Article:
I will list here only a few primates, for lack of space. Although primates are the organisms whose extinction is perhaps the most obvious to us, they represent only a small percentage of the organisms which are becoming extinct. As mentioned elsewhere, there have been substantial declines in amphibian, bird, and fish populations as well, (and these are only vertebrate species) not to mention many plants such as mahogany and Southeast Asian dipterocarps. Of most extinctions, such as of lower plants and invertebrates, we know nothing. Two-thirds of bird species are in decline and 11% endangered (Tuxill, 1998). (Discussions of biodiversity losses may be found in any of the many papers on biodiversity listed in the bibliography: See, for example, Tuxill, 1998 [general]; Terborgh, 1989 [birds]; Chapin, et al., 1998; 2000; Dobson, 1995; Wilson, 1988, 1989; and others; see also listings of endangered species, the Red List, published by the World Conservation Union, the IUCN.).
Perhaps one-third of the existing species of primates, our closest living relatives, are endangered (Mittermeier, 1988).
i) Southeast Asian orangutans: We are not treating one of our closest biological relatives well. The orangutan, our third-closest relative, is highly endangered in its habitats in Borneo and Sumatra. It has been estimated that wild orangutans will be extinct within twenty years if nothing is done to preserve their habitats. Their demise is due to logging and destruction of habitat, and also to the fact that many adults are killed to obtain babies for the pet trade. In 1900 there were approximately 315,000 orangutans worldwide, but by 1998, only 27,000 were left. In a 24,000 km2 area of Sumatran forest, a population of orangutans estimated at 12,000 in 1993 had dropped to 6500 by 1999 – a halving in only six years. The last Sumatran habitat for orangutans is in the Gunung Leuser National Park, but illegal logging is rapidly reducing the area available for these animals (Ferber, 2000). In Kalimantan (Indonesian Borneo), four million of the 13 million hectares of forest have been cut and converted to oil palm plantations (mostly for the benefit of friends of [now] ex-president Suharto). Habitat has been further reduced by the huge forest fires of 1997, partly set by settlers to clear land and partly due to the very dry conditions obtaining under El Niño. Much of this land had been primary forest (Jepson, et al., 2001).
ii) Brazilian monkeys: The Atlantic forest of Brazil has been cut for timber, charcoal, plantations, cattle pasture and industry, and is now reduced to 2-5% of its former extent. It was home to more primate species than any other tropical forest. Thirteen of its 21 primate species and subspecies (such as the charismatic golden tamarin) are endemic; fourteen are endangered and several are nearly extinct (Mittermeier, 1988). Yet plans for further clearing and development of the remaining forest continue.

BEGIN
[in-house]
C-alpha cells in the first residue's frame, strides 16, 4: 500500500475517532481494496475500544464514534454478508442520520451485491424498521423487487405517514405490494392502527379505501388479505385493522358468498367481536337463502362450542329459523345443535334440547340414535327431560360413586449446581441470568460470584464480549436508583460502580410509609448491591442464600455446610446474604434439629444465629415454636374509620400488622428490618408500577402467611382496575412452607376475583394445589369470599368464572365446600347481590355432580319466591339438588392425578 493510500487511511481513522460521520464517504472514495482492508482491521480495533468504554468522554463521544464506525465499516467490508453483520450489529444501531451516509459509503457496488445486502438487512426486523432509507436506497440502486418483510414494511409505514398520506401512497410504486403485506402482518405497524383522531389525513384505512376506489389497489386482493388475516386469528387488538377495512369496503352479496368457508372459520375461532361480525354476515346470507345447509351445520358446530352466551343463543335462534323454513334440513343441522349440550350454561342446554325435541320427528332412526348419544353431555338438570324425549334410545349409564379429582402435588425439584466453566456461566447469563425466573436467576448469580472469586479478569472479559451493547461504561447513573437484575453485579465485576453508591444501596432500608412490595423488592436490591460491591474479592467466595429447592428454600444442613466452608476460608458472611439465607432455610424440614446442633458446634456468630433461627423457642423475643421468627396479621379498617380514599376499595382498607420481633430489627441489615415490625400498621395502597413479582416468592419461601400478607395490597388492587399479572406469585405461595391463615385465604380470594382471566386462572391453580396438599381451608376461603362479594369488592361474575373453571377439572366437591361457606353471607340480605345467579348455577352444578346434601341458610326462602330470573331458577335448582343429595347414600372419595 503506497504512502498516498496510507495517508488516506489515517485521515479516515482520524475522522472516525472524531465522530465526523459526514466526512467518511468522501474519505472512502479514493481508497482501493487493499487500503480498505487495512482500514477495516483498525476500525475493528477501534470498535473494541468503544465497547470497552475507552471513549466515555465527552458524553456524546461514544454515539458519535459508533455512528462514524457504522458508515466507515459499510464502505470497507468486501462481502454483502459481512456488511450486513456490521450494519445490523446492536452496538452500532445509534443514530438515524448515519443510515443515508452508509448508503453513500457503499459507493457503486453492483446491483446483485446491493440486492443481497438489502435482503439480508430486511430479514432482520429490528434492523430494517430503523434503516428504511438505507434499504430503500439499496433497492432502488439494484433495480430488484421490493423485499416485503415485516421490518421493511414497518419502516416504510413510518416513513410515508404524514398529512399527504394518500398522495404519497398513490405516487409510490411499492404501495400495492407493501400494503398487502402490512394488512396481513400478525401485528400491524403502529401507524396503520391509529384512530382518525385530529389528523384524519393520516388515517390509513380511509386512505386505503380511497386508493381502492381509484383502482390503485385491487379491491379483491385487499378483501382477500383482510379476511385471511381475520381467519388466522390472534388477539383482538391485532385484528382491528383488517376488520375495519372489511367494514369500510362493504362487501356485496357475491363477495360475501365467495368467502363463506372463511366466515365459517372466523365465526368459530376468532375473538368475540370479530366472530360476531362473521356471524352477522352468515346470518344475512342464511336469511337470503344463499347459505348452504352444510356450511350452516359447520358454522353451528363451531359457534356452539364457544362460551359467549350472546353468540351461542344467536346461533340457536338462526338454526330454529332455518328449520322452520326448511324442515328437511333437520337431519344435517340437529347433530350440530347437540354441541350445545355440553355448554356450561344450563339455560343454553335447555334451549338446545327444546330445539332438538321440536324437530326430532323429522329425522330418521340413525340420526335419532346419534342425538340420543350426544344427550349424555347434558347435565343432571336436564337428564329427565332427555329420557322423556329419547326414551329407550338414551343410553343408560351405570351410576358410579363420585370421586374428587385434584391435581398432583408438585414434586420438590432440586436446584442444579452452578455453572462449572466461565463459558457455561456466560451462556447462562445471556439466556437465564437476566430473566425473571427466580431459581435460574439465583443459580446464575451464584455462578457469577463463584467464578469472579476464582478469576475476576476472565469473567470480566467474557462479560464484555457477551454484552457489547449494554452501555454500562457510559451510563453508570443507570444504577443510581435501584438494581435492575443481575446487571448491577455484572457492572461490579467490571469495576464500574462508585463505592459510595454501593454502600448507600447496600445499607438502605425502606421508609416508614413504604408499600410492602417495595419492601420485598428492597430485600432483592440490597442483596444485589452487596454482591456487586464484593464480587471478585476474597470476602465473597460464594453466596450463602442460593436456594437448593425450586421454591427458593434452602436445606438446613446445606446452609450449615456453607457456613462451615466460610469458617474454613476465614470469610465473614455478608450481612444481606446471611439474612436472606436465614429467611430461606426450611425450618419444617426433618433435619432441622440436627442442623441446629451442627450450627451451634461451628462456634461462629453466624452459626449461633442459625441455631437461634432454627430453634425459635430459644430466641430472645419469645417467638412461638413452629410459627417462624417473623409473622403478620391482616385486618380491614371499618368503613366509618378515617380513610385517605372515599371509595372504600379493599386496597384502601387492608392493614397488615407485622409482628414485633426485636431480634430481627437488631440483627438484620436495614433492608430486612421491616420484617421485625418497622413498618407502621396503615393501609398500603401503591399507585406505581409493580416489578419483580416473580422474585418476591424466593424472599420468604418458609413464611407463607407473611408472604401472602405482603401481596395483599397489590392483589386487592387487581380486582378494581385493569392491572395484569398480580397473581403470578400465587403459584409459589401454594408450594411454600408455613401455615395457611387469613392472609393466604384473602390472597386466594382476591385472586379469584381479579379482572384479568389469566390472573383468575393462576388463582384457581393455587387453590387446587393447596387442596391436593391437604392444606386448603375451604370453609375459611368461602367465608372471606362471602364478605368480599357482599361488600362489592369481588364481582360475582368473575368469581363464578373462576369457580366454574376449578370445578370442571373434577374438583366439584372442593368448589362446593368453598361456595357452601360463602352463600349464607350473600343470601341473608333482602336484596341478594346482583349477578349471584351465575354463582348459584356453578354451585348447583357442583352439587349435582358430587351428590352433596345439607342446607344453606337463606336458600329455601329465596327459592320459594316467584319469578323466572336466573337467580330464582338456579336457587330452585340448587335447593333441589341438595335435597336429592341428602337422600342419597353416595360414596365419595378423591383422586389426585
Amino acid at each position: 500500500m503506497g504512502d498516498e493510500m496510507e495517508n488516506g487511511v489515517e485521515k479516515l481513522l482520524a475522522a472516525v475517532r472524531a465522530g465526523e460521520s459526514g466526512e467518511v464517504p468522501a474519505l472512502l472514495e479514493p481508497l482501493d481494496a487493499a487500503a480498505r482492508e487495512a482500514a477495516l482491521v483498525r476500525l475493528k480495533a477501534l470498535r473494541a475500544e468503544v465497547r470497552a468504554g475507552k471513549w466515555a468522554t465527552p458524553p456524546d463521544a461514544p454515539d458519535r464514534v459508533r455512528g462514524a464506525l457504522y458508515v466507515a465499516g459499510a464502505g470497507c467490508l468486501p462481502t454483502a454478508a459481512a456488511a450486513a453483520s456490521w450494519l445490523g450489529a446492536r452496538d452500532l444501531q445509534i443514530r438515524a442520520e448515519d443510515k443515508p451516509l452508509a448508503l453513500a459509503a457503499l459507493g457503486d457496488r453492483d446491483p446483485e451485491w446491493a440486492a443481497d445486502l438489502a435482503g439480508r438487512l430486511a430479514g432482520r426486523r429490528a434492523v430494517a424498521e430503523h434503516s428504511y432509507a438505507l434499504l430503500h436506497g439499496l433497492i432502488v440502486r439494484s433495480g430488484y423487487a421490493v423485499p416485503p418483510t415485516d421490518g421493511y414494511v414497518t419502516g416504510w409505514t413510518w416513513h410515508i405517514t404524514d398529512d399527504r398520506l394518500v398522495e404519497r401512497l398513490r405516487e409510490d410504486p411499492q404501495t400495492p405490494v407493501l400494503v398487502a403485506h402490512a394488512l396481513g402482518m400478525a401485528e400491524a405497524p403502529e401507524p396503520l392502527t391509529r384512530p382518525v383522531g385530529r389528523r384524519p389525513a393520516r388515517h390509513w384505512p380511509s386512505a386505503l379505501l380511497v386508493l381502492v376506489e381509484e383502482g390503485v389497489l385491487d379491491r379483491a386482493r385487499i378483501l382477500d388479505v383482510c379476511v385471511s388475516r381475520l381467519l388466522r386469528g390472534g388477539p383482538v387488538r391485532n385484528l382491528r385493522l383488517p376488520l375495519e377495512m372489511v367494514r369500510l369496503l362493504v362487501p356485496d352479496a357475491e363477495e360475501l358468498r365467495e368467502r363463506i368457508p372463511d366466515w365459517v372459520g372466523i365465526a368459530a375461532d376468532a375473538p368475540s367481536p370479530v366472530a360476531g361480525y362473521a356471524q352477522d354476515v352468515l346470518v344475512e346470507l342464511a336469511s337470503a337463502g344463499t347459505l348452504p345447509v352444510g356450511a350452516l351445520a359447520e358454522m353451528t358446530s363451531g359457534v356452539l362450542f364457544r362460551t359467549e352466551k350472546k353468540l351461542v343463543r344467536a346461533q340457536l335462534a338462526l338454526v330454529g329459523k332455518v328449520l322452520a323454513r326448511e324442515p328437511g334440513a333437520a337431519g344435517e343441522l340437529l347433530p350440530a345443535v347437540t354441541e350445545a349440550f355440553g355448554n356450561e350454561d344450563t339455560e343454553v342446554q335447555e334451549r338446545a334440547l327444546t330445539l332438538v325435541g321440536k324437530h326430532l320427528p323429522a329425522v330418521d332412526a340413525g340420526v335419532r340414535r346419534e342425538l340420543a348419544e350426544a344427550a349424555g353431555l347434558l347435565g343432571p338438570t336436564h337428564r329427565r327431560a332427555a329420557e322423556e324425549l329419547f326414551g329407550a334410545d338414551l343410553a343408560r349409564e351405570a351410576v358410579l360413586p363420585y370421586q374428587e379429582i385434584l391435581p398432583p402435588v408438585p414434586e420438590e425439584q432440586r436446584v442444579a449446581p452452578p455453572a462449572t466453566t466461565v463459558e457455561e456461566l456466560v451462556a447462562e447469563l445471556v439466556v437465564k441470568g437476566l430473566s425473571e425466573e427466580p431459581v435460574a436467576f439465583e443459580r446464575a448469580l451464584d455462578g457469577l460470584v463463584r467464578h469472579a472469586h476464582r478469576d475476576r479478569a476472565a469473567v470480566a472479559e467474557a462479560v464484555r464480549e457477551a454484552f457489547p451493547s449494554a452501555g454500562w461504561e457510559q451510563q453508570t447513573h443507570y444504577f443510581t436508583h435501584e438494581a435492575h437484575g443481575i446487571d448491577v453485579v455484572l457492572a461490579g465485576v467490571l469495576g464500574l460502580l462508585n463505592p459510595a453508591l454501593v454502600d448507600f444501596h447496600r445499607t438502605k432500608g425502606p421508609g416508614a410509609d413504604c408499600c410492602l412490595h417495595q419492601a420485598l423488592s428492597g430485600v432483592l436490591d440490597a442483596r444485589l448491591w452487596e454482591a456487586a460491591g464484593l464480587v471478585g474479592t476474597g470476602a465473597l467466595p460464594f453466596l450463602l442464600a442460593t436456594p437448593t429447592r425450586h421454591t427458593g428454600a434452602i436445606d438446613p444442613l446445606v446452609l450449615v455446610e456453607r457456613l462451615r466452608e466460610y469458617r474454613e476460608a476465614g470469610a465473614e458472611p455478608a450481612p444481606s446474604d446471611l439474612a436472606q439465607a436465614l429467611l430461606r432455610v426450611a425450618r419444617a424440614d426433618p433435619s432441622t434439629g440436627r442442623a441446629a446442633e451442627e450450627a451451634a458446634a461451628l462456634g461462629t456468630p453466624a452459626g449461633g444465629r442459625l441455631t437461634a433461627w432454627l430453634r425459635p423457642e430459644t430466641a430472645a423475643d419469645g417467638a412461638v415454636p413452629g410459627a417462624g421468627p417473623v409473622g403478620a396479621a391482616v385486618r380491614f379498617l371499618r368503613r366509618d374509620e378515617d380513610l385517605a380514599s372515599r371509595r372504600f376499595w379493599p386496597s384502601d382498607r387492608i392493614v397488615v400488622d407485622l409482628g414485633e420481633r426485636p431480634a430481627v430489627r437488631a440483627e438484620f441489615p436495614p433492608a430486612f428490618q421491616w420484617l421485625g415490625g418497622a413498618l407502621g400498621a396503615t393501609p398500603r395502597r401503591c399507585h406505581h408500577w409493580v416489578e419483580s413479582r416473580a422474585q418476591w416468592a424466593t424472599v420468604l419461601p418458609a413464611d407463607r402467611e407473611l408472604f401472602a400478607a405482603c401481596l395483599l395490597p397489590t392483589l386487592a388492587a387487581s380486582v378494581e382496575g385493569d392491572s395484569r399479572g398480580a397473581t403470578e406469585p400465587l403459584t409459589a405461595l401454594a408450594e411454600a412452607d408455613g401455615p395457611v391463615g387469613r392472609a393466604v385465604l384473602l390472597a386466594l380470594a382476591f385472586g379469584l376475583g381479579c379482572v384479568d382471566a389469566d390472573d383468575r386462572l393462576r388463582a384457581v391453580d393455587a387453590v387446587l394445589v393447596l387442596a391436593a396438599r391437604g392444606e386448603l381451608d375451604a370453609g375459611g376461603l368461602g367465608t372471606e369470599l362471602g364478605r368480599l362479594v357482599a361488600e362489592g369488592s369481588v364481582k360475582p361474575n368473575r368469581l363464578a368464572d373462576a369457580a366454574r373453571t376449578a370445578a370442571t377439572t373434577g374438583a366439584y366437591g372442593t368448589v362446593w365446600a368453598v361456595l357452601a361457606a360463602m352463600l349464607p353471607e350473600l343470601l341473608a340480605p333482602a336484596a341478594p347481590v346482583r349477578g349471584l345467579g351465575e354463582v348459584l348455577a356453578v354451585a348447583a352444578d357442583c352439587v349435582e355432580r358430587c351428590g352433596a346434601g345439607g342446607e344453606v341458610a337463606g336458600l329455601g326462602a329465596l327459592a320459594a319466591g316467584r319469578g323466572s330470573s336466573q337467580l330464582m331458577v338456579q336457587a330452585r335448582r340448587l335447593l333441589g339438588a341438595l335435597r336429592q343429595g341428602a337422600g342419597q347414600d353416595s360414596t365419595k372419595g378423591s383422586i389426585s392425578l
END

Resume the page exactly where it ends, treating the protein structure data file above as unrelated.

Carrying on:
iii) African primates: Much of the conflict in the Democratic Republic of Congo has occurred within the range of the pygmy chimpanzee (bonobo), which lives only in the central rainforest of this country. Both ill-paid, ill-fed troops and refugees are poaching the bonobos for food, and they are unprotected by park guards, who have been disarmed by soldiers. Eastern lowland gorillas, already a threatened species, are being heavily poached in the Kahuzi-Biega National Park, where most of these animals live, and which is controlled by the anti-government rebel group. Of 240 known gorillas in one central sector, more than half have been killed by poachers. Probably an even higher percentage are being exterminated in outlying areas of the park, which has had no government funding since the civil war began. Conservation groups have negotiated with the rebels and are training guards for the park. Because of security problems, however, it is difficult to know the true situation in the DRC, since the war made it dangerous for researchers to remain (Vogel, 2000).
James Revkin, writing for The New York Times of September 12, 2000, reported that Miss Waldron’s red colobus monkey of Ghana and Ivory Coast has become extinct, the first documented primate extinction in more than 100 years. Other African red colobus species are endangered and will disappear soon unless there are serious conservation efforts. Many additional primates are heading the same way due to fragmentation of forests by logging and road construction. The small remaining patches are easily accessible to hunters, who supply bushmeat to urban markets. One of the researchers documenting the loss of the monkey said of the Ghanian forests, “A healthy forest is loud, but this was like being in a deserted cathedral. You don’t hear anything, you don’t hear birds. You stumble over snares and shotgun shells.” (Revkin, 2000) This is the future for many species and forests.
According to E.O. Wilson, taxonomic studies of existing species should be one of the overriding scientific goals of the 21st century. Many advances have been made in increasing the availability of systematic information to scientists around the world – the use of CD-ROMs, electronic databases and so forth. However, the amount of money provided for such studies, and the number of trained taxonomists available are sadly inadequate to the task. Perhaps only 3000 such persons in North America and 3000 more in other parts of the world, are presently working on biodiversity projects. Government, museums and universities in the United States (with the largest scientific establishment) provide only US$150-200 million per year for such studies. Wilson (2000) estimates that we need $5 billion over the next 10 to 20 years to make a reasonable survey of the world’s biodiversity – and even more important, we need to train students in systematics and to make taxonomy a desirable occupation.